With his signature vocals and complex lyrics, Minnesota-born American singer-songwriter, Bob Dylan isn’t just a music legend, he’s also become one of the most important individuals in modern culture. With decades worth of popular music releases and awards, one could spend a whole year listening to and learning about him. These are 27 things you probably didn’t know about Bob Dylan.
27. Bob Dylan’s Birthdate
Bob Dylan was born on May 24, 1941, in Duluth, Minnesota in the United States. His family later moved to Hibbing, Minnesota, which is where he spent most of his childhood.
26. He Wasn’t Born “Bob Dylan”
Bob Dylan was born “Robert Allen Zimmerman” to parents Abram Zimmerman and Beatrice Stone. He stopped going by Robert Zimmerman and started going by “Dylan” when he was attending the University of Minnesota in Minneapolis.
Dylan has also gone by the names “Elston Gunn” and “Robert Allyn,” and also experimented with alternative spellings like “Bob Dillon.” Later in Life Bob Dylan mentioned in an interview that the name and spelling of Dylan came from a time when he read the poems of poet Dylan Thomas and liked the alternative spelling. He legally changed his name in 1962
25. He Lived In New York City For Awhile
In 1960, Dylan dropped out of college and decided to travel to New York City. While he was there, he visited music icon Woody Guthrie, who was gravely ill at the time. He would later tell fans that Woody Guthrie, and the way he sang, was a true inspiration to him.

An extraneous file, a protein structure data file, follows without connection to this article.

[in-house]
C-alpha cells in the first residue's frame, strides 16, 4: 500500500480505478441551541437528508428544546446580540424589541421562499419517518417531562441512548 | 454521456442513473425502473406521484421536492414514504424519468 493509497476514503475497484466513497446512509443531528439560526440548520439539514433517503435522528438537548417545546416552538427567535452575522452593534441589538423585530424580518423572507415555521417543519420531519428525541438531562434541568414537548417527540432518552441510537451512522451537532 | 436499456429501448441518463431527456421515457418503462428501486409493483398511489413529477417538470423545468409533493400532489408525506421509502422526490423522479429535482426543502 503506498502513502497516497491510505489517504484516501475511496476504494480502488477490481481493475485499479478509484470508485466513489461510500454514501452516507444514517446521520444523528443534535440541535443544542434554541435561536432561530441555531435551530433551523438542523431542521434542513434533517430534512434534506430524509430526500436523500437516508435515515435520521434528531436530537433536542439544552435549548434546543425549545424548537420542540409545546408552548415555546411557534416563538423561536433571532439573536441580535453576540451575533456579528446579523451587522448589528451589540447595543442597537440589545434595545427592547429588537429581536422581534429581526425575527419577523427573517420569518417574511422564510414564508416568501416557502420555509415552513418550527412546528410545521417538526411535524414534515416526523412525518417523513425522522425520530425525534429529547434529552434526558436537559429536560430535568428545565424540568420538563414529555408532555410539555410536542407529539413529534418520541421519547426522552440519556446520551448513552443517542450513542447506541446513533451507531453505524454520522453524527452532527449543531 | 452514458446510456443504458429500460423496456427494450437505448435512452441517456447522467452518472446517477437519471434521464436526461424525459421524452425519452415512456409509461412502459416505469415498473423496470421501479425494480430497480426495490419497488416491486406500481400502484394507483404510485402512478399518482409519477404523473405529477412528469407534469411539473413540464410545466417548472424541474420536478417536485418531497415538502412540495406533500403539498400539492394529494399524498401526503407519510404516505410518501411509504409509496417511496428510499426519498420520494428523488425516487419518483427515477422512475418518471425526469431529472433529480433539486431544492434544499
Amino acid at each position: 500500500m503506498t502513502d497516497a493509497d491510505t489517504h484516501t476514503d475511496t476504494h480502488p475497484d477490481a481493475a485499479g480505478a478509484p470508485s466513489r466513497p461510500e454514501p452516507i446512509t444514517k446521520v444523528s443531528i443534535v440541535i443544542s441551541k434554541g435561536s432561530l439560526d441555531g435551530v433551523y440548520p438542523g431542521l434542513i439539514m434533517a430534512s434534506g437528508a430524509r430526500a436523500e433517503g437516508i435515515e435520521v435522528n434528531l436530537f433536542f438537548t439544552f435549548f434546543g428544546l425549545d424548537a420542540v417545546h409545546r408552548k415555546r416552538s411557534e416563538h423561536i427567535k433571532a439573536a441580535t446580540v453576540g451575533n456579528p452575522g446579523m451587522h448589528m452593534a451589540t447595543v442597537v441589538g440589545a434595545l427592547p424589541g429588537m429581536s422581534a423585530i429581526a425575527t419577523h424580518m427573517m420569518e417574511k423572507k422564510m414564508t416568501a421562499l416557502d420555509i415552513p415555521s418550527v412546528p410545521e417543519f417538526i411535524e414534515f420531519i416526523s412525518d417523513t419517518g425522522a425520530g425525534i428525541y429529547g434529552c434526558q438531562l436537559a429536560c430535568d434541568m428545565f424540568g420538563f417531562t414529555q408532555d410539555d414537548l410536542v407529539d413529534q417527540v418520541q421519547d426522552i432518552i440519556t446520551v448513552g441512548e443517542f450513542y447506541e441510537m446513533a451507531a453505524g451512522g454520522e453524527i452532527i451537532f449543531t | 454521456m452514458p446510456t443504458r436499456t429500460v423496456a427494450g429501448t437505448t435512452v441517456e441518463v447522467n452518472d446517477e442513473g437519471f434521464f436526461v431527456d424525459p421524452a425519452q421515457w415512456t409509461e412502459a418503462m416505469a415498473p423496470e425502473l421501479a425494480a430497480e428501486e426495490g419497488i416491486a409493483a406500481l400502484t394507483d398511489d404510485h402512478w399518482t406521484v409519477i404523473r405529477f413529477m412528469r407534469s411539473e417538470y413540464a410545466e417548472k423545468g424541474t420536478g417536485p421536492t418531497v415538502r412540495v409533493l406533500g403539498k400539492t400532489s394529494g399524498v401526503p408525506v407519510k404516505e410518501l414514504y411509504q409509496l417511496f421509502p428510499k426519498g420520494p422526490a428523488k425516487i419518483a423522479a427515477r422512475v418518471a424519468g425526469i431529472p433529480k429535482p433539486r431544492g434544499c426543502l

Dylan remained in New York City, playing at clubs around Greenwich Village, which is a neighborhood of Manhattan. During this time, he began picking up the styles of many famous folk singers such as Fred Neil, Odetta, and Dave Van Ronk.
24. He Was into Rock and Roll Before Folk Music
Dylan is known for folk music, but in high school he was all about rock stars like Elvis Presley and Little Richard, playing their songs with his band, Golden Chords. He started gravitating toward folk music and wanting to become a folk singer when he realized how much more substance it contained than other genres of music.
23. Dylan Played Electric Guitar at a Music Festival and the Audience Hated it
In our interview with “Spider” John Koerner, he explains the experience of Bob Dylan performing for the first time with an electric guitar at the 1965 Newport Folk Festival. The audience did not receive it well, as he was met by an overwhelming crowd worth of booing.
After this experience, Bob Dylan stuck with his signature instruments, the acoustic guitar, and harmonica.
22. He Wasn’t an Overnight Sensation
When Dylan’s self-titled debut studio album was released in 1962, its sales figures of 5,000 copies didn’t indicate that he would be Columbia Records’ new star. However, producer John Hammond, who helped to discover Dylan, didn’t lose faith and they released Bob Dylan’s second album, The Freewheelin’ Bob Dylan in 1963.
Life moved quickly for Bob Dylan after that, and in 1964 he released his 3rd and 4th albums, The Times They Are a-Changin’ and Another Side of Bob Dylan respectively.
He apparently didn’t give himself a day off because his 5th album, Bringing It All Back Home was released in 1965, followed by his 6th album Highway 61 Revisited the same year.
21. Blowin’ in the Wind Was First a Hit in the United Kingdom